Learn how to make crispy in shell and soft inside Chinese Hamburger-Rou Jia Mo. Rou Jia Mo is a sweet food originating from Xi’an, Shaanxi province. It features shredded braised pork or beef in a bun Mo bread.

Rou Jia Mo|ChinaSichuanfood.com

What’s Rou Jia Mo

Rou Jia Mo (bread with braised meat) originated from Shaanxi province, also known as Chinese style hamburger. It is a perfect street food with a savory filling and chewy bread (mo). Rou means pork, Jia means placing the meat between the bread and mo means bread. I have been spending my four-year university life in the city of Xi’an, where various types of Rou Jia Mo are provided at reasonable prices.  But once tried, making Rou Jia Mo at home is quite easy. There are several types of Mo provided in Shanxi province, I introduced the very basic and most popular version. 

Rou Jia Mo, Chinese hamburger|ChinaSichuanfood.com

Braised pork filling

Usually, pork belly is stewed with soy sauce, cooking wine, sugar, ginger, and spices. The real street style Rou Jia Mo uses around 20 types of spices. But here we are just using very basic ones.  In addition, the vegetarian filling can match better with the bread to present another yummy street food — Cai Jia Mo (菜夹馍). Since it takes a long time to make the braised pork, I made a large batch this time. You can serve the remaining braised pork as a dish directly or with noodles. 

Rou Jia Mo|ChinaSichuanfood.com

How to make Mo (Bread) for Rou Jia Mo

The bread or mo is named Baijimo, usually made from semi-fermented dough and provides a suitably chewy taste. The fermentation degree of the dough will determine the final taste of the bread. I have made my dough ferment for around 15 minutes at a room temperature of around 30 degrees C because I want my buns to be a little bit softer. If you want a chewy version, ahead to the next step as long as you find your dough is beginning to ferment.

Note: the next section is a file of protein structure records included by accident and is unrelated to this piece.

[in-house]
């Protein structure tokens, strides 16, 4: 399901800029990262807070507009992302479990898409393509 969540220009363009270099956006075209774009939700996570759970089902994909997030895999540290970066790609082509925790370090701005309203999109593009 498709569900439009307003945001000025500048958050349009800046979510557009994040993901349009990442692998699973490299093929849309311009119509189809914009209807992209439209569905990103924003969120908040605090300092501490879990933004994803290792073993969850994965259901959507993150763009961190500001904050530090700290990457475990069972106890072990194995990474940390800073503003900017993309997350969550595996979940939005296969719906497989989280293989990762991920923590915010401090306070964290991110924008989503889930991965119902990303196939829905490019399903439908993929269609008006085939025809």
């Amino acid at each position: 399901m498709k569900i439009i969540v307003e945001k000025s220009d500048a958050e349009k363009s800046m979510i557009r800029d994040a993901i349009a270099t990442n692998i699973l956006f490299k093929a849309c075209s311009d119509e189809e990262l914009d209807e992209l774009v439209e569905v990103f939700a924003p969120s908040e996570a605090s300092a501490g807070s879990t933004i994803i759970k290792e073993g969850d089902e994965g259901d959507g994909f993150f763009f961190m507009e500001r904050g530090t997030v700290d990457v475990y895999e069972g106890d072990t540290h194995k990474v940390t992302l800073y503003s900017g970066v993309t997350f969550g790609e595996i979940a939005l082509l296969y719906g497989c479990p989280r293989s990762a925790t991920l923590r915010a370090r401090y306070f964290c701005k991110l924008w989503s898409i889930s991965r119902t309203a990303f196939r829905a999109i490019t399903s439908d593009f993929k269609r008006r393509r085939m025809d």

Knead the dough again once the fermentation is done to pinch the air out. Then roll the dough into a uniform long log around 5 cm in diameter. Cut the long log into 5 equal portions. 

Get one portion and then shape it into another long log. Roll out and then roll up.  Suck in the very ending at one end of your roll in the picture  Press it down slowly as picture  Turnover and roll out the dough until 1.5 cm thick. Shape it into a bowl.

Rou Jia Mo, Chinese hamburger|ChinaSichuanfood.com

Heat up a pan. Place the bowl-shaped dough in to fry until slightly brown over medium fire(less than 1 minute) so that the texture will be kept. Turn over to fry the second side.

Rou Jia Mo, Chinese hamburger|ChinaSichuanfood.com

Transfer the bread (Baijimo) to a baking sheet. Bake for 10 minutes so the bread are completely cooked through.

Rou Jia Mo, Chinese hamburger|ChinaSichuanfood.com
Rou Jia Mo, Chinese hamburger|ChinaSichuanfood.com
Rou Jia Mo, Chinese hamburger|ChinaSichuanfood.com
Rou Jia Mo, Chinese hamburger|ChinaSichuanfood.com
Rou Jia Mo, Chinese hamburger|ChinaSichuanfood.com

Chinese Hamburger-Pork Belly Buns